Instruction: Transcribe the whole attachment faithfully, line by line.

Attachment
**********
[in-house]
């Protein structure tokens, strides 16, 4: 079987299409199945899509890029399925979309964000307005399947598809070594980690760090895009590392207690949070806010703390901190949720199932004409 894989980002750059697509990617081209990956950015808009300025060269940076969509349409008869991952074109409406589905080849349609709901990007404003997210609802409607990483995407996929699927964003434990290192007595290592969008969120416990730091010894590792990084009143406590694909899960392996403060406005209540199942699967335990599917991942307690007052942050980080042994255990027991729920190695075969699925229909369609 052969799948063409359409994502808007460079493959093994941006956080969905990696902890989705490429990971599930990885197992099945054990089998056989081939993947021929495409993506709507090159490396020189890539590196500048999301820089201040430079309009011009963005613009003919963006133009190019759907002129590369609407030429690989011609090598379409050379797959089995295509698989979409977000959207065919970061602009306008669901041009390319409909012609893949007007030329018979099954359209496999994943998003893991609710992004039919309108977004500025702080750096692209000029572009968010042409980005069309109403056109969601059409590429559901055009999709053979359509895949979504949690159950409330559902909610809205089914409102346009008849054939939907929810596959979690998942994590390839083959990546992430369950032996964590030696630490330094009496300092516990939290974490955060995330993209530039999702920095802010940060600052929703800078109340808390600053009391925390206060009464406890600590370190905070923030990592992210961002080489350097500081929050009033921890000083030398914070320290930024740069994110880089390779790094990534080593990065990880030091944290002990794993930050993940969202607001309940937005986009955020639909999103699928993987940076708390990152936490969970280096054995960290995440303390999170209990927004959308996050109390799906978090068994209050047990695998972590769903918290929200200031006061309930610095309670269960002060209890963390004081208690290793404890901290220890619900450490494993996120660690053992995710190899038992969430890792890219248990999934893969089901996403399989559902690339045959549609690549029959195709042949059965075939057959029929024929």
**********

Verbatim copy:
[in-house]
């Protein structure tokens, strides 16, 4: 079987299409199945899509890029399925979309964000307005399947598809070594980690760090895009590392207690949070806010703390901190949720199932004409 894989980002750059697509990617081209990956950015808009300025060269940076969509349409008869991952074109409406589905080849349609709901990007404003997210609802409607990483995407996929699927964003434990290192007595290592969008969120416990730091010894590792990084009143406590694909899960392996403060406005209540199942699967335990599917991942307690007052942050980080042994255990027991729920190695075969699925229909369609 052969799948063409359409994502808007460079493959093994941006956080969905990696902890989705490429990971599930990885197992099945054990089998056989081939993947021929495409993506709507090159490396020189890539590196500048999301820089201040430079309009011009963005613009003919963006133009190019759907002129590369609407030429690989011609090598379409050379797959089995295509698989979409977000959207065919970061602009306008669901041009390319409909012609893949007007030329018979099954359209496999994943998003893991609710992004039919309108977004500025702080750096692209000029572009968010042409980005069309109403056109969601059409590429559901055009999709053979359509895949979504949690159950409330559902909610809205089914409102346009008849054939939907929810596959979690998942994590390839083959990546992430369950032996964590030696630490330094009496300092516990939290974490955060995330993209530039999702920095802010940060600052929703800078109340808390600053009391925390206060009464406890600590370190905070923030990592992210961002080489350097500081929050009033921890000083030398914070320290930024740069994110880089390779790094990534080593990065990880030091944290002990794993930050993940969202607001309940937005986009955020639909999103699928993987940076708390990152936490969970280096054995960290995440303390999170209990927004959308996050109390799906978090068994209050047990695998972590769903918290929200200031006061309930610095309670269960002060209890963390004081208690290793404890901290220890619900450490494993996120660690053992995710190899038992969430890792890219248990999934893969089901996403399989559902690339045959549609690549029959195709042949059965075939057959029929024929």